Red Blood Cell Distribution Width in Hospitalized COVID-19 Patients

Link to article at PubMed

Front Med (Lausanne). 2022 Jan 7;8:582403. doi: 10.3389/fmed.2021.582403. eCollection 2021.


Introduction: Coronavirus disease-2019 (COVID-19), caused by severe acute respiratory syndrome coronavirus-2 (SARS-CoV-2), is causing dramatic morbidity and mortality worldwide. The Red Blood Cell Distribution Width (RDW) has been strongly associated with increased morbidity and mortality in multiple diseases. Objective: To assess if elevated RDW is associated with unfavorable outcomes in hospitalized COVID-19. Methods: We retrospectively studied clinical outcomes of hospitalized COVID-19 patients for their RDW values. In-hospital mortality was defined as primary outcome, while septic shock, need for mechanical ventilation, and length of stay (LOS) were secondary outcomes. Results: A total of 294 COVID-19 patients were finally studied. Overall prevalence of increased RDW was 49.7% (146/294). RDW was associated with increased risk of in-hospital mortality (aOR, 4.6; 95%CI, 1.5-14.6) and septic shock (aOR, 4.6; 95%CI, 1.4-15.1) after adjusting for anemia, ferritin, lactate, and absolute lymphocyte count. The association remained unchanged even after adjusting for other clinical confounders such as age, sex, body mass index, coronary artery disease, hypertension, diabetes mellitus, and chronic obstructive pulmonary disease. No association was found instead with mechanical ventilation and median LOS. Conclusion: Elevated RDW in hospitalized COVID-19 patients is associated with a significantly increased risk of mortality and septic shock.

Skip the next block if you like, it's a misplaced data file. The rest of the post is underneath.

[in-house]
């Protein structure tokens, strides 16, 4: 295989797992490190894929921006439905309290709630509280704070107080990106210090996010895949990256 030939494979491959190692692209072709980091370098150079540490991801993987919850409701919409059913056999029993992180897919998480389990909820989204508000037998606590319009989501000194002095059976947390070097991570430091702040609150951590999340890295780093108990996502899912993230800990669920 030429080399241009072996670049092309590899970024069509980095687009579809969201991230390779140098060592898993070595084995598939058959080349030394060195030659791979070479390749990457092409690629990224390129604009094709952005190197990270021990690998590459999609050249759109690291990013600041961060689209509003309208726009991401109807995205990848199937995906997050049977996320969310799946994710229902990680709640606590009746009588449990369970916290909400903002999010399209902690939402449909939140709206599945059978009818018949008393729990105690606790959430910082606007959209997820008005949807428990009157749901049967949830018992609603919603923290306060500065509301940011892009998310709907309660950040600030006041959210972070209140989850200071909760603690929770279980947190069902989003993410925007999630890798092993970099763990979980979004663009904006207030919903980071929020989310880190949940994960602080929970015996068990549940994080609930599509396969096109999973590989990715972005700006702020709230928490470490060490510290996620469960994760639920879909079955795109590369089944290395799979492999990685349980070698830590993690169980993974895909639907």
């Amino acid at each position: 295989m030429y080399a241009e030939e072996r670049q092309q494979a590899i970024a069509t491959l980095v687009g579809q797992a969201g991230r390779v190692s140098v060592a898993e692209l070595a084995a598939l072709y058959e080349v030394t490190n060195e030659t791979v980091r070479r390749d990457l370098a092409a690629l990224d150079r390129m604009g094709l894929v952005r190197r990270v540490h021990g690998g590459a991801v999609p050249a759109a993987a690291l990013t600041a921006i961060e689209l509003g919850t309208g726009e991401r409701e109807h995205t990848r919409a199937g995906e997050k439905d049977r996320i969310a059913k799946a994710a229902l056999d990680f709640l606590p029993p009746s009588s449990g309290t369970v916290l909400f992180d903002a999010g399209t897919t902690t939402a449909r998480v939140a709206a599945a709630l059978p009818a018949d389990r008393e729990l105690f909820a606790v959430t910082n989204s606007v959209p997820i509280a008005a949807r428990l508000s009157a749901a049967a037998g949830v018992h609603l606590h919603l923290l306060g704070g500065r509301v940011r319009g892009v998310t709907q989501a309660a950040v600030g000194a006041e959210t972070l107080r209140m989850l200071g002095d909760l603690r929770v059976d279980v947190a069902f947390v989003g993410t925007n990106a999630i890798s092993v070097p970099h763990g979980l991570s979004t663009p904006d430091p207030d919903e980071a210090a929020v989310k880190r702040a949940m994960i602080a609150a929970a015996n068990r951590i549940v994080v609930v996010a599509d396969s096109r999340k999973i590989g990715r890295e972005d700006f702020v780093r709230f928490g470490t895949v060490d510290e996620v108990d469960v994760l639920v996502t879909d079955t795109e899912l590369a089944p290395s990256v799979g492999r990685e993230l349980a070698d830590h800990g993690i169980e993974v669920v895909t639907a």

PMID:35071250 | PMC:PMC8778579 | DOI:10.3389/fmed.2021.582403

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